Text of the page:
Disgraced Korean scientist creates first British dog clone

The birth of Britain's first cloned dog has provided fresh impetus to the debate on genetic engineering, with scientists raising ethical concerns and the lay public dubbing it a "ridiculous waste of money" - it seems more a commercial venture than a scientific experiment.

Sooam Biotech, a South Korean company, said it had cloned the puppy, named Mini-Winnie, from a 12-year-old dachshund belonging to Rebecca Smith, a caterer in west London. She had won a competition run by the company, which hopes to sell the service to pet owners for £60,000 a clone.

Mini-Winnie was born after scientists took skin cells from Smith's pet and dropped them into donor eggs to make embryos that were carried by surrogate dogs. The puppy must remain in Korea for six months to satisfy British quarantine laws.

But researchers warned that while a cloned dog might look similar to its biological parent, it will be a very different animal.

"You would have about as much chance of replicating your favourite pet by choosing one from Battersea Dogs Home as you would from cloning it. And the former is likely to be loved more as it will not fail your expectations," said Robin Lovell-Badge, a geneticist at the National Institute for Medical Research in London, told The Guardian newspaper.

"It is extremely unlikely that a puppy cloned from a favourite pet will grow up to behave the same way."

Dusko Ilic, a stem cell scientist at King's College London, said, "As time passes by, the differences will be more and more pronounced, especially personality traits. It is an absolute waste of money."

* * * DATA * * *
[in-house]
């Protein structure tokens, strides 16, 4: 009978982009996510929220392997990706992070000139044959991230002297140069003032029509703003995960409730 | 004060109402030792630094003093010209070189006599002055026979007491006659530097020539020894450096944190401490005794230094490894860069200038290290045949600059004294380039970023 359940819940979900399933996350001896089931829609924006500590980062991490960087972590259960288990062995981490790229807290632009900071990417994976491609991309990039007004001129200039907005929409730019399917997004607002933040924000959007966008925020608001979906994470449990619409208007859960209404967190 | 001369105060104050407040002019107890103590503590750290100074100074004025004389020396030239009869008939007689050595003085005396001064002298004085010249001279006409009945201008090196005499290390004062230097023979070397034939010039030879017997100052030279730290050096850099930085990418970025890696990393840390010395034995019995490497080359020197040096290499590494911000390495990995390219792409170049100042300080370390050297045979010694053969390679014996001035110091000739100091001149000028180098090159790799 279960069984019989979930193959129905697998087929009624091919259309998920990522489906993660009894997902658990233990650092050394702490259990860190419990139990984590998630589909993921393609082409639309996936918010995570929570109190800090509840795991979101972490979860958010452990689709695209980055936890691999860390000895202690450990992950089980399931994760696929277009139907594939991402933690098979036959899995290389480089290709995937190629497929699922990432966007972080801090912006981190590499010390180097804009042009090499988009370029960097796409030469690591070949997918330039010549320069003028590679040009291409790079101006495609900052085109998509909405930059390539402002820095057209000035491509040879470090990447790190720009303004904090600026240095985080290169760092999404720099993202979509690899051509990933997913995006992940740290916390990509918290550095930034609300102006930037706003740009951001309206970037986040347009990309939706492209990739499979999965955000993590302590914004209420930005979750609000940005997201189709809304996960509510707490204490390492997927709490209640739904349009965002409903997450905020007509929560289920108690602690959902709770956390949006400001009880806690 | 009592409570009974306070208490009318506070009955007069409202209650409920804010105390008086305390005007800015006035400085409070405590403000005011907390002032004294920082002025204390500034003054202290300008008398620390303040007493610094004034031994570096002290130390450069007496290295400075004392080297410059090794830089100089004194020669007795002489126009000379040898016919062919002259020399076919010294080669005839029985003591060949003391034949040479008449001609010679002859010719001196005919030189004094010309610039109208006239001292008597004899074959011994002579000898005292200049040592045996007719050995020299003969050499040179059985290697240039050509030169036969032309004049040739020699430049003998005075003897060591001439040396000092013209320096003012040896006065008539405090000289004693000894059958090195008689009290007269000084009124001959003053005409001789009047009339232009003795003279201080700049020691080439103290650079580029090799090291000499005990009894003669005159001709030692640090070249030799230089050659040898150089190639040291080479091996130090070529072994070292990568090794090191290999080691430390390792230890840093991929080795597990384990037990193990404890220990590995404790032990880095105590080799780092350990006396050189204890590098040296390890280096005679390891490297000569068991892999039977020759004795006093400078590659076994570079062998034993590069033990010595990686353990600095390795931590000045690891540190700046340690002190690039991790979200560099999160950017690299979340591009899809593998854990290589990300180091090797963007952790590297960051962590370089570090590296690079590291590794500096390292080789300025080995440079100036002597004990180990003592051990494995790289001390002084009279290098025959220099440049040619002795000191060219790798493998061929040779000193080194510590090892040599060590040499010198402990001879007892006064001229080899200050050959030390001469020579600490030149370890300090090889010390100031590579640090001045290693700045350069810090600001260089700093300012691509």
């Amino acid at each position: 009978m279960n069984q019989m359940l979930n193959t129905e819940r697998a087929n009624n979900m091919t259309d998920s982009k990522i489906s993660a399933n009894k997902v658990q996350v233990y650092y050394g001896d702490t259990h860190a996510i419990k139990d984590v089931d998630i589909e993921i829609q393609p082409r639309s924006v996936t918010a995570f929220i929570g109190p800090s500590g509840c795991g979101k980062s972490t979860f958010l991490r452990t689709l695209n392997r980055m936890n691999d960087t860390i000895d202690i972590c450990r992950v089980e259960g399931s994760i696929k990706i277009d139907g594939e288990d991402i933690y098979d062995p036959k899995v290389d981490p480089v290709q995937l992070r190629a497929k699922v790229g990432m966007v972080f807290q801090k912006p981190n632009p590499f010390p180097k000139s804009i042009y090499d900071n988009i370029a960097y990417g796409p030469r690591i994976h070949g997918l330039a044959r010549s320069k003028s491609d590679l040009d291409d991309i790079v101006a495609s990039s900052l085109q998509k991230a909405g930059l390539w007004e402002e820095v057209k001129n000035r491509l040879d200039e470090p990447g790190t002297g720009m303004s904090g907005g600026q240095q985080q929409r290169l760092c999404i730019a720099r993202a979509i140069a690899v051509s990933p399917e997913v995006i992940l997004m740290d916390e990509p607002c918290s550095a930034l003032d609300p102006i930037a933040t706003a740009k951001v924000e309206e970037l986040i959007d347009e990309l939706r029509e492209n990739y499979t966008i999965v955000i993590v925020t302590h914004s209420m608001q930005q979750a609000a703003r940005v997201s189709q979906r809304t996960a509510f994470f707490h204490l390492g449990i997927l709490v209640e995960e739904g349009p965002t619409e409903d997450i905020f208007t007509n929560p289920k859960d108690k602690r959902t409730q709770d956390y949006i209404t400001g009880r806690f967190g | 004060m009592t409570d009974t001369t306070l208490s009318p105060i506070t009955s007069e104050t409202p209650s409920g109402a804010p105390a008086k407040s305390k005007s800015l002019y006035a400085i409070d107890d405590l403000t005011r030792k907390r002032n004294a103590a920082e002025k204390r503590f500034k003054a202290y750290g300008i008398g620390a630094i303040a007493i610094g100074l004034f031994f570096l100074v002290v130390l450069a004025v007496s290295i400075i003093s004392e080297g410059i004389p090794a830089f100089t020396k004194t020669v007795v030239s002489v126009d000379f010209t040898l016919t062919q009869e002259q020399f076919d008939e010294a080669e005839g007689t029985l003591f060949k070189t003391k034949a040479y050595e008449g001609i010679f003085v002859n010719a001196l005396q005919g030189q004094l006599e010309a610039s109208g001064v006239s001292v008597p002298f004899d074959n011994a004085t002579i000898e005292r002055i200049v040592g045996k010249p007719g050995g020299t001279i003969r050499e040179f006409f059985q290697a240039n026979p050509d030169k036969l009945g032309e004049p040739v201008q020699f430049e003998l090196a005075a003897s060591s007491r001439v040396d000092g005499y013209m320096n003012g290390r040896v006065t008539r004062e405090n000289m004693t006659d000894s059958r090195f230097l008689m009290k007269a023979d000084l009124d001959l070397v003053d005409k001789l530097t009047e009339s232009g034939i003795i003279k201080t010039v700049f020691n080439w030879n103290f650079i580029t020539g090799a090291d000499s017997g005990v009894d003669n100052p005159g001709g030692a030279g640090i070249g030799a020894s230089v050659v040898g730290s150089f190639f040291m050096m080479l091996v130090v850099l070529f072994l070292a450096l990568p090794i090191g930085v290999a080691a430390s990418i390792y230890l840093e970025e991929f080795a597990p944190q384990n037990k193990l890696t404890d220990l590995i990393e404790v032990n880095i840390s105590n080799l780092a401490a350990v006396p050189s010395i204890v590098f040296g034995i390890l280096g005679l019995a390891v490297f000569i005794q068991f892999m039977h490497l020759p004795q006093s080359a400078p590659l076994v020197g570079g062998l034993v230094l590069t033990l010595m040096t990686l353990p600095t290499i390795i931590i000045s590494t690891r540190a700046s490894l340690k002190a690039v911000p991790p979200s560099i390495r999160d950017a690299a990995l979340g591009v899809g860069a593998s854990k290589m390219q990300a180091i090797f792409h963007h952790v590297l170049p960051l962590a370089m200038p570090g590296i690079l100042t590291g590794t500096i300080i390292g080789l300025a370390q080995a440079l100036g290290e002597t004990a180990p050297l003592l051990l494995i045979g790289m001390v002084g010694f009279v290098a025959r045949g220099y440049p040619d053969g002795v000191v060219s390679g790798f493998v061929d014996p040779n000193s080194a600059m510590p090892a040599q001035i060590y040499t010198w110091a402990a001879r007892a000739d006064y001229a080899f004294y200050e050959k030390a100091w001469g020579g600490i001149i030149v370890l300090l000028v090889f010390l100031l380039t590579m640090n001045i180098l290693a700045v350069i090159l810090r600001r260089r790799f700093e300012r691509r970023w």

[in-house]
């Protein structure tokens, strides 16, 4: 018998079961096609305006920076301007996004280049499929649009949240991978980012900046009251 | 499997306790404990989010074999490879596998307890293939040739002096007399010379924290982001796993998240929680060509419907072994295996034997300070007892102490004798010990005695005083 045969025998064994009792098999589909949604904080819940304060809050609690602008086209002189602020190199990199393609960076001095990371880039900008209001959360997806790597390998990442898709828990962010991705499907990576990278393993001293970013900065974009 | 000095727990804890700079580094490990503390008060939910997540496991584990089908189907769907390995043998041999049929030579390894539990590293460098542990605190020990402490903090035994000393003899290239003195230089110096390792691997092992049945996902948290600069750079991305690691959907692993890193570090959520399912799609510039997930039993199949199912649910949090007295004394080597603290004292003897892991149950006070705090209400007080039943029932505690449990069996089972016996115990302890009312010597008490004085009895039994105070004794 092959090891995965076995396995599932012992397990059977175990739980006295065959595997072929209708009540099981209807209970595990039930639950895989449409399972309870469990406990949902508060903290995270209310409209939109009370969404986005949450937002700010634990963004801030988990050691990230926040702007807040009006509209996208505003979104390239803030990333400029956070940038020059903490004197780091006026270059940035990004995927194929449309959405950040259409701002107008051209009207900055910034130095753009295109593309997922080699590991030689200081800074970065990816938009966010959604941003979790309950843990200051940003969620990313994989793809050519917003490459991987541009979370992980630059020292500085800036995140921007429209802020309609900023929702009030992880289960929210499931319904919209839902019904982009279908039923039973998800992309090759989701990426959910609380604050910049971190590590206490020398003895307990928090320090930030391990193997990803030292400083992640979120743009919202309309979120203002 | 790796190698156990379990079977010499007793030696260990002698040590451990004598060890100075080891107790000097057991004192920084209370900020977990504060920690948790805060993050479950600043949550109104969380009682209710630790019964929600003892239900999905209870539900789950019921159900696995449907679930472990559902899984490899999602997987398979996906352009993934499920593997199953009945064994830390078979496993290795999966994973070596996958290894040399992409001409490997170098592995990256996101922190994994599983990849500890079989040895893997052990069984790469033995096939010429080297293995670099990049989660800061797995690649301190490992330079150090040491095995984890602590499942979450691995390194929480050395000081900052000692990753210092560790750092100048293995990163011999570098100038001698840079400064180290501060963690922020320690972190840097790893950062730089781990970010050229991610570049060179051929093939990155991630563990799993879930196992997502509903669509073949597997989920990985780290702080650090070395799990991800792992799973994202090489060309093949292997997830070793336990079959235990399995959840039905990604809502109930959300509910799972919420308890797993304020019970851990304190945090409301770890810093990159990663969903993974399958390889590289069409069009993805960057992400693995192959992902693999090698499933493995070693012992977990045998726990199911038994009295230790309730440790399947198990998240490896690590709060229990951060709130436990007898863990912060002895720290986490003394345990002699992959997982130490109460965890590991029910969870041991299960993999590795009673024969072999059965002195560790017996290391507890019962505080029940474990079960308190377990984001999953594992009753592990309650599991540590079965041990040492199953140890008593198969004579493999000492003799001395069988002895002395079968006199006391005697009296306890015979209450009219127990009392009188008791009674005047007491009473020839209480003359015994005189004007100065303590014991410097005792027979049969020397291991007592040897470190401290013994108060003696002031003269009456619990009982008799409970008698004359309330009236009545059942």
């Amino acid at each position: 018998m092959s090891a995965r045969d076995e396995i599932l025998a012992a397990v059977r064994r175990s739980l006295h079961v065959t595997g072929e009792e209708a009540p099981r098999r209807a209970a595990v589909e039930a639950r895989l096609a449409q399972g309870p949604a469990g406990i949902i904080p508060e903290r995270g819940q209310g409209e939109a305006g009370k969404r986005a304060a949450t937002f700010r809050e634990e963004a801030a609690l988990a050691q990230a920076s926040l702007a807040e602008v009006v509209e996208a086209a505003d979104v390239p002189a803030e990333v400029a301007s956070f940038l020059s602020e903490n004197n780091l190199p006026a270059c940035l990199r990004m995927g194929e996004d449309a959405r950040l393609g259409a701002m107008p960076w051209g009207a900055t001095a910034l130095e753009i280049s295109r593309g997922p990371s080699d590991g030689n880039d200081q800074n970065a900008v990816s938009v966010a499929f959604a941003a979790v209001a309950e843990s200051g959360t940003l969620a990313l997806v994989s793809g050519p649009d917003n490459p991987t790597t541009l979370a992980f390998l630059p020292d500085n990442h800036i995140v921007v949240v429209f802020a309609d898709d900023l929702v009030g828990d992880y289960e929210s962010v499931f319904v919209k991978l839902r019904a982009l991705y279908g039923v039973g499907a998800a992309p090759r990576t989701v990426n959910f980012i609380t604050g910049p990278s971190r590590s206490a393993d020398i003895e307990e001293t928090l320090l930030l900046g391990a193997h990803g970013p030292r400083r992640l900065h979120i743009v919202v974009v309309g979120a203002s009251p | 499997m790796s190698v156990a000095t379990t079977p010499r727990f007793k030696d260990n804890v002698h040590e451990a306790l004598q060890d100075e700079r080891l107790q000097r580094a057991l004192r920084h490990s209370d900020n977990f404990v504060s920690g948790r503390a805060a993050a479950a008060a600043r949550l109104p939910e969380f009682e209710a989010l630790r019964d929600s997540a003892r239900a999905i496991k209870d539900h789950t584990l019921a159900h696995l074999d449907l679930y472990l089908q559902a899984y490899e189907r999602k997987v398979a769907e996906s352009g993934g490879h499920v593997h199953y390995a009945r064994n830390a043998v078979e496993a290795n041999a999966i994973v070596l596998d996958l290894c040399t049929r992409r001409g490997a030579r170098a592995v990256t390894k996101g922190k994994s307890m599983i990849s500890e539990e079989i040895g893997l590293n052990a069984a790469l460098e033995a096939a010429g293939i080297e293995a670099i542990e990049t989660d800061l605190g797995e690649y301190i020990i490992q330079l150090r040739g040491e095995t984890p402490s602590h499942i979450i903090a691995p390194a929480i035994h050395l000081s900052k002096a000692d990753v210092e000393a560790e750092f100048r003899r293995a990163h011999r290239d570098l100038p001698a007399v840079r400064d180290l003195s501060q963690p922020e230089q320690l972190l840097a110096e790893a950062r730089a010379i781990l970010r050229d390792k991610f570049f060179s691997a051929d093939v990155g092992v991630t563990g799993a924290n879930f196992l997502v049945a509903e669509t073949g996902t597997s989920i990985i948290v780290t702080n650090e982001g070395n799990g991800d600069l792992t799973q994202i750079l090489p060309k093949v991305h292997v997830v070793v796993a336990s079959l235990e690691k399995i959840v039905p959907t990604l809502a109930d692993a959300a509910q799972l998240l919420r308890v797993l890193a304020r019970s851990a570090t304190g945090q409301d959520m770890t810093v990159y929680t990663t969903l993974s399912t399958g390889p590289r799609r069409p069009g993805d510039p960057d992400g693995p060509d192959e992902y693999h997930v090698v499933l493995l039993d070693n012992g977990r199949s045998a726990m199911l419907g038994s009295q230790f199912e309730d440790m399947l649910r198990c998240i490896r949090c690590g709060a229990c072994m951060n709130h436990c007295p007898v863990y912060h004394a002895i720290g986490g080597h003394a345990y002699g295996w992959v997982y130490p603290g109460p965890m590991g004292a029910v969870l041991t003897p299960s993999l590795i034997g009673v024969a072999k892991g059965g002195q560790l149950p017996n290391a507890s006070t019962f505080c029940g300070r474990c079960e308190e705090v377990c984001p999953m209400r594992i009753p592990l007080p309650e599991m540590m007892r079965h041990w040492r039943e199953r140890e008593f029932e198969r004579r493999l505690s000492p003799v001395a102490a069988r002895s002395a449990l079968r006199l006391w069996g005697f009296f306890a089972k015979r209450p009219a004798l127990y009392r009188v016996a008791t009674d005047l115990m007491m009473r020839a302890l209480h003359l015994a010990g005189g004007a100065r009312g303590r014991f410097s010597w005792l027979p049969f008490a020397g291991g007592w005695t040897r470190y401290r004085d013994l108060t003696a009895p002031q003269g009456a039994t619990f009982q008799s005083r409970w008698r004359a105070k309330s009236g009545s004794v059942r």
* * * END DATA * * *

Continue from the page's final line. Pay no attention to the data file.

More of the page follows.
The cloning process is controversial because the animals are often born with abnormalities or die soon after birth.

Dr Hwang Woo-suk, the lead scientist at Sooam Biotech, reported the first cloned dog in 2005. But Snuppy was the only healthy puppy to survive after 1,095 cloned embryos were implanted in 123 dogs. At least one was lost to a miscarriage, while another clone died at three weeks from respiratory problems.

"I see no valid justification for cloning pets. It is a ridiculous waste of money and hope as well as being ethically very dubious," Lovell-Badge said.

Dr Hwang is a disgraced stem cell researcher who was at the heart of one of the worst scandals in modern science in 2004, when he claimed to have made stem cells from patients' skin tissue.

It emerged later that he had collected human eggs from female members of his research team. He was convicted of fraud and forced to resign from his job at Seoul University.